Patterns of Daylight

Contributor
Kathryn Yablonski
Type Category
Instructional Materials
Types
Model , Simulation , Activity
Note
This resource, vetted by NSTA curators, is provided to teachers along with suggested modifications to make it more in line with the vision of the NGSS. While not considered to be “fully aligned,” the resources and expert recommendations provide teachers with concrete examples and expert guidance using the EQuIP rubric to adapted existing resources. Read more here.

Reviews

Description

This is a mini-unit that can be taught directly after Space Part 1or independently.  The author chose to teach the Space Part 1 unit (also available on Better Lesson! at http://betterlesson.com/lesson/613469/introduction-and-pre-assessment ) during January, and follows up at the end of the year in a recap in May.

This lesson uses prior student knowledge and a video simulation.

 

 

 

Intended Audience

Educator
Educational Level
  • Early Elementary
Language
English
Access Restrictions

Free access - The right to view and/or download material without financial, registration, or excessive advertising barriers.

Performance Expectations

1-ESS1-2 Make observations at different times of year to relate the amount of daylight to the time of year.

Clarification Statement: Emphasis is on relative comparisons of the amount of daylight in the winter to the amount in the spring or fall.

Assessment Boundary: Assessment is limited to relative amounts of daylight, not quantifying the hours or time of daylight.

This resource is explicitly designed to build towards this performance expectation.

Comments about Including the Performance Expectation
The Performance Expectation is met through a computer simulation. Instead of making actual observations of the sun at different times of the year, students make them at a single time. Teachers might consider using the same lesson to observe the sun each season in order to make real-world connections in student learning.

Science and Engineering Practices

This resource appears to be designed to build towards this science and engineering practice, though the resource developer has not explicitly stated so.

Comments about Including the Science and Engineering Practice
Questions related to the simulation are included in the lesson framework. The simulation of the sun's position in the sky could be modeled outside with shadows as well.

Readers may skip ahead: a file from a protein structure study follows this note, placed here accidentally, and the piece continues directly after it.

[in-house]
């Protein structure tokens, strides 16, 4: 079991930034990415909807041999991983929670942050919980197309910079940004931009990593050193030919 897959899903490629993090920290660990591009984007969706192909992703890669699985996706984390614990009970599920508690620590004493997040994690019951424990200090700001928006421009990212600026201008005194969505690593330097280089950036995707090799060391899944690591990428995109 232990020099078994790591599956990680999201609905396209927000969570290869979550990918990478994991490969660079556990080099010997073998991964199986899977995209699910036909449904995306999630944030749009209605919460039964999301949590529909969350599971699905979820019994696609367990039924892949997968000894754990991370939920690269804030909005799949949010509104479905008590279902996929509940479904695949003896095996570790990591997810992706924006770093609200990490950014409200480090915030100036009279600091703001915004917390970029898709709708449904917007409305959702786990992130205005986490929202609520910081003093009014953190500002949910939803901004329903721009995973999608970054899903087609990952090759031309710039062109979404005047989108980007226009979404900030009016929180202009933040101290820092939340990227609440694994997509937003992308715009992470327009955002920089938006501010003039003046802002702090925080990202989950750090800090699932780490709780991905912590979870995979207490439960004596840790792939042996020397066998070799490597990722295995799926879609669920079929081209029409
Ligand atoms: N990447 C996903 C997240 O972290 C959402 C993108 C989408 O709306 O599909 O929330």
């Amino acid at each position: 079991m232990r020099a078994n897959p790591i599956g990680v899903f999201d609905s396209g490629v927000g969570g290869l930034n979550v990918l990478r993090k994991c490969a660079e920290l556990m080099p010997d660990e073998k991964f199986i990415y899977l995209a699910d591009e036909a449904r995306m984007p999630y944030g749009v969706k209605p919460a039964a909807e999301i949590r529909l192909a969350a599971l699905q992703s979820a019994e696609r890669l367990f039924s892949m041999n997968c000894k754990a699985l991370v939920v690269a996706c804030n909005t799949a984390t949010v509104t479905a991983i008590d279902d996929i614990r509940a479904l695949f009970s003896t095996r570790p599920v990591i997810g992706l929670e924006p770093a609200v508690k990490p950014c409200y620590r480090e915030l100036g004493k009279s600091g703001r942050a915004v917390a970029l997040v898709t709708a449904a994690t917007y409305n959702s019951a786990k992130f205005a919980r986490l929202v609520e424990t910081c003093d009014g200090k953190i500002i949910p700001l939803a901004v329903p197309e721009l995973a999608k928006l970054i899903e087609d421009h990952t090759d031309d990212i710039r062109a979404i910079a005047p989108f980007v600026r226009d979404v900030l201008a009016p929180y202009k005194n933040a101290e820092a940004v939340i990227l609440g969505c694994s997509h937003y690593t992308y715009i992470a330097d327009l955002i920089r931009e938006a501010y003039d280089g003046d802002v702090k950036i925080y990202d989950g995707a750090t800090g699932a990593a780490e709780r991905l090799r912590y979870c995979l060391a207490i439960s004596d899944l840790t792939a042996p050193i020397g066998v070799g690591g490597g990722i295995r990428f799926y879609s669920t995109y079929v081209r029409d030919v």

Disciplinary Core Ideas

This resource is explicitly designed to build towards this disciplinary core idea.

Comments about Including the Disciplinary Core Idea
The use of the simulation, along with real-life observations, allow students to fully understand the Core Idea. Completing this lesson in stages over the course of the year will allow for students to experience "in real time" the changes in sun position, amount of daylight, etc.

Crosscutting Concepts

This resource is explicitly designed to build towards this crosscutting concept.

Comments about Including the Crosscutting Concept
The entire lesson is based on noticing patterns. To strengthen, one might consider having students keep a daylight or moon journal at home for a period of time to connect their simulator observations to real-life observations.

Resource Quality

  • Alignment to the Dimensions of the NGSS: This resource could be strengthened by stretching the lesson over the course of the year to make the data collection and observations more authentic.

  • Instructional Supports: The lesson provides student materials and images to support implementation of the lesson. By using actual student observations, the lesson provides first-hand connections to phenomena.

  • Monitoring Student Progress: There are no summative or formative assessments included. Students could collect data over time and use a teacher made rubric to assess their data, recordings and observations.

  • Quality of Technological Interactivity: The use of Moon Giant in this lesson is critical to this score. It is suggested that the teacher spend some time exploring the site before use with students as there are multiple ways it could be integrated and/or combined with other standards (patterns of the moon, stars etc...).